The Senate vote not only underscored Macri’s strong leadership and ability to maneuver successfully in an opposition-controlled congress, it also paves the way for a settlement, at long last, of the debt-battle that had isolated the Plata Republic and prevented any return to the international capital markets. An agreement is already in place to pay USD 4,653 million to satisfy the claims of the four largest holdouts. Finance Minister Prat-Gay has said his government plans to issue USD 15 billion in debt to fund the payments and the holdouts have agreed not to try to interfere. This is likely to be the first of several new bonds issued by the nation, by individual provinces and by private companies.

The borrowings are likely to be well received in the markets. Since Argentina has long been absent its leverage is low and Argentine bonds yield an alluring 7.5%. The hedge funds holding Argentine paper must be paid off by April 14, or the deal is off. But by raising finance abroad Argentina will also be able, along with announced cuts in energy subsidies, to plug its gaping fiscal hole, which was as big as 5.8% of GDP last year. The US appeals court will now hold a hearing in mid-April and Judge Griesa has already declared himself prepared to lift the injunctions. A number of smaller bondholders – individual investors, mostly from Argentina -- may still try to throw sand into the gears of the process because they have been sidelined in the negotiations, but together they account for only about USD 2 billion of IOUs. They will not be able to derail the deal and will probably not even succeed in delaying it.

Meanwhile, Argentina is beginning to issue more meaningful economic numbers, now that Macri is putting an objective statistical office together. Pres. Fernandez had taken great pains to hide the dire consequences of her ill-chosen policies. She had fired bean counters whose findings displeased her and even prosecuted private consultancies for daring to publish realistic data. She ran an administration that was so overstaffed by patronage that many of the workers never showed up at their jobs except to collect the pay check. Under her, Argentina became the first country to be censured by the IMF for misreporting GDP and wholesale as well as consumer prices.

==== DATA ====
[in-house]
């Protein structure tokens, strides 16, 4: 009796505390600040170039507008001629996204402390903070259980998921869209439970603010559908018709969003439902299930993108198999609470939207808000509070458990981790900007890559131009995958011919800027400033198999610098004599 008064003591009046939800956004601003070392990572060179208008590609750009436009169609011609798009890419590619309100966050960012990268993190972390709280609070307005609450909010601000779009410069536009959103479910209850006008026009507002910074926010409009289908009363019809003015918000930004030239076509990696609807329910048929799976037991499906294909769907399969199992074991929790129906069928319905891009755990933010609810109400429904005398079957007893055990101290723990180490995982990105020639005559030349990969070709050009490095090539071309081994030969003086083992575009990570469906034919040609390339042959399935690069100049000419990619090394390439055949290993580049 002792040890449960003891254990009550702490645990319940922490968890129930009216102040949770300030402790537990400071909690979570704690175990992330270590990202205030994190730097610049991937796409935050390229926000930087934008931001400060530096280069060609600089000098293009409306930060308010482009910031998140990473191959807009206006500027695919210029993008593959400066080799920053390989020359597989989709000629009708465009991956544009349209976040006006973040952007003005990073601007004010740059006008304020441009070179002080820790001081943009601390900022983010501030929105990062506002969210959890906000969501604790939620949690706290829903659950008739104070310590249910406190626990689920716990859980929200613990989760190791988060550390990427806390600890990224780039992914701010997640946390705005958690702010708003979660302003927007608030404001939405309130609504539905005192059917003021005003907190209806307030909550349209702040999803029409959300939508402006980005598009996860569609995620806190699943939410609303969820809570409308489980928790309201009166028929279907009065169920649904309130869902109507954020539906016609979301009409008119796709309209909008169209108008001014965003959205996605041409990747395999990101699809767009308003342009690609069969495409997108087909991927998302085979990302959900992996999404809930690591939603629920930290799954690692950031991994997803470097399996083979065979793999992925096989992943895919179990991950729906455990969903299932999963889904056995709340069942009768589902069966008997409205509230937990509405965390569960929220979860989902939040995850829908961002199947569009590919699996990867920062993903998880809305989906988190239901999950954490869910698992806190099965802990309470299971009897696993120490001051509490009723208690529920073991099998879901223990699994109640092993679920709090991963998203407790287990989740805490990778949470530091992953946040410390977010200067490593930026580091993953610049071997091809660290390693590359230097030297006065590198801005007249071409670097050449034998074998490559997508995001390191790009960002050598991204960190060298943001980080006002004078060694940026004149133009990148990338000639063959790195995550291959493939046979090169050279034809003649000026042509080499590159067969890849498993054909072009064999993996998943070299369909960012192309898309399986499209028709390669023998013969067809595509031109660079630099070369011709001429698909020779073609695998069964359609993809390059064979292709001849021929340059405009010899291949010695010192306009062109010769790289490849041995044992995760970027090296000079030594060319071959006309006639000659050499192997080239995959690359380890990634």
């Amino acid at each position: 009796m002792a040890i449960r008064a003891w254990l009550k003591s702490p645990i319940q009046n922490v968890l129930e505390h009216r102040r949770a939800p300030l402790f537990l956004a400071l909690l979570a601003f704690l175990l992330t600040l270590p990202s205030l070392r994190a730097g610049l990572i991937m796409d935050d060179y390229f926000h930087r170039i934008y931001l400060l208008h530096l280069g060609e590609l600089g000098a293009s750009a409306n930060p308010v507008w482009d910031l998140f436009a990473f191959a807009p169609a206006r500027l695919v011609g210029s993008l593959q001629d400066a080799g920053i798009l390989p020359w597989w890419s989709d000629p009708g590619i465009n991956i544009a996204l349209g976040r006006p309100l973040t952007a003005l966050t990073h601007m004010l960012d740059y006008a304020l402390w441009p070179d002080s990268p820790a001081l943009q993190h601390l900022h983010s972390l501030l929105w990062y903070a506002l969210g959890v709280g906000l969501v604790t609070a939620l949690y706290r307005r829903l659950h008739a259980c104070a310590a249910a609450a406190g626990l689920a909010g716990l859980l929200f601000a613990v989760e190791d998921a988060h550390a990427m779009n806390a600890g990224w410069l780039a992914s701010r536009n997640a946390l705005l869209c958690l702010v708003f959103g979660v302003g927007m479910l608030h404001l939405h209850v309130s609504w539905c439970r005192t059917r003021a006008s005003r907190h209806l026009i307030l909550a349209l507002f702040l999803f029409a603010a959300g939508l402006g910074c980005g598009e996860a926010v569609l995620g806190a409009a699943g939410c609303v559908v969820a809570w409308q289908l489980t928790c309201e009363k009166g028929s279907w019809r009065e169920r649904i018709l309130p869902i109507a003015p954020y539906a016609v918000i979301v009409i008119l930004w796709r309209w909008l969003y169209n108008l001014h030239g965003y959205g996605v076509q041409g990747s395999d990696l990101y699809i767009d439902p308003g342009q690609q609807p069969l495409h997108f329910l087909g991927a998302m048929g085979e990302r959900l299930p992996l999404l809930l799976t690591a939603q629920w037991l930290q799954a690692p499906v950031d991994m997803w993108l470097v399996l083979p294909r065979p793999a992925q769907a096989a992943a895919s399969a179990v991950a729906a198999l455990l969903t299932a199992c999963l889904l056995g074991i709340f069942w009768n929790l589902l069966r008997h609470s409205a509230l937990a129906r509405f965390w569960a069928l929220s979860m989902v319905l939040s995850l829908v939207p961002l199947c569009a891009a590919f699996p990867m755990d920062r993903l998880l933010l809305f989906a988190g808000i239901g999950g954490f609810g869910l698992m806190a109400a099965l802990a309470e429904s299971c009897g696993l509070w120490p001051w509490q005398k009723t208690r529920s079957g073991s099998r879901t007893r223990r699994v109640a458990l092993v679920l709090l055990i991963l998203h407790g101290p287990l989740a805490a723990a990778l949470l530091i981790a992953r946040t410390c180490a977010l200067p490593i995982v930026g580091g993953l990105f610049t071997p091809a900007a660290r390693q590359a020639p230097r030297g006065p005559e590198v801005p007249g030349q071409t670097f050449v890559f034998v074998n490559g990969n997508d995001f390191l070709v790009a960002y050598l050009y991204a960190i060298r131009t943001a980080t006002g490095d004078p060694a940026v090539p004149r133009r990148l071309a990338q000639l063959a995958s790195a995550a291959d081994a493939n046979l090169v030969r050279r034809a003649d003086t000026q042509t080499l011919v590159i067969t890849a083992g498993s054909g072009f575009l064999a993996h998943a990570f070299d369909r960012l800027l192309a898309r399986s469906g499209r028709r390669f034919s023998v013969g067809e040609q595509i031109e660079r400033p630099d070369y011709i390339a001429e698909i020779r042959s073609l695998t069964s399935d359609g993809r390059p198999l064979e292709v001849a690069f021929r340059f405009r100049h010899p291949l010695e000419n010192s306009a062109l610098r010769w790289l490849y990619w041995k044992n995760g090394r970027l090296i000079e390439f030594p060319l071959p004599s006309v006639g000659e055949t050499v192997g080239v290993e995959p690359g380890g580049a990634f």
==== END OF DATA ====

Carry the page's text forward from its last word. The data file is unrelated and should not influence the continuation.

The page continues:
Public service ranks are now being trimmed, however, and an effort to put together new statistical bases is being made, suggesting that the reporting will get much more honest. This may take a while and the biggest problem the government may face in the longer run is to get Argentines to continue supporting its reforms even though this will involve some hardships. President Macri’s political honeymoon will not last forever. At this point, though, the omens are good overall and the economy should rebound handsomely. There will be a renewed influx of foreign investment and real GDP growth is likely to hit close to 5% next year, following a still-sluggish 2016.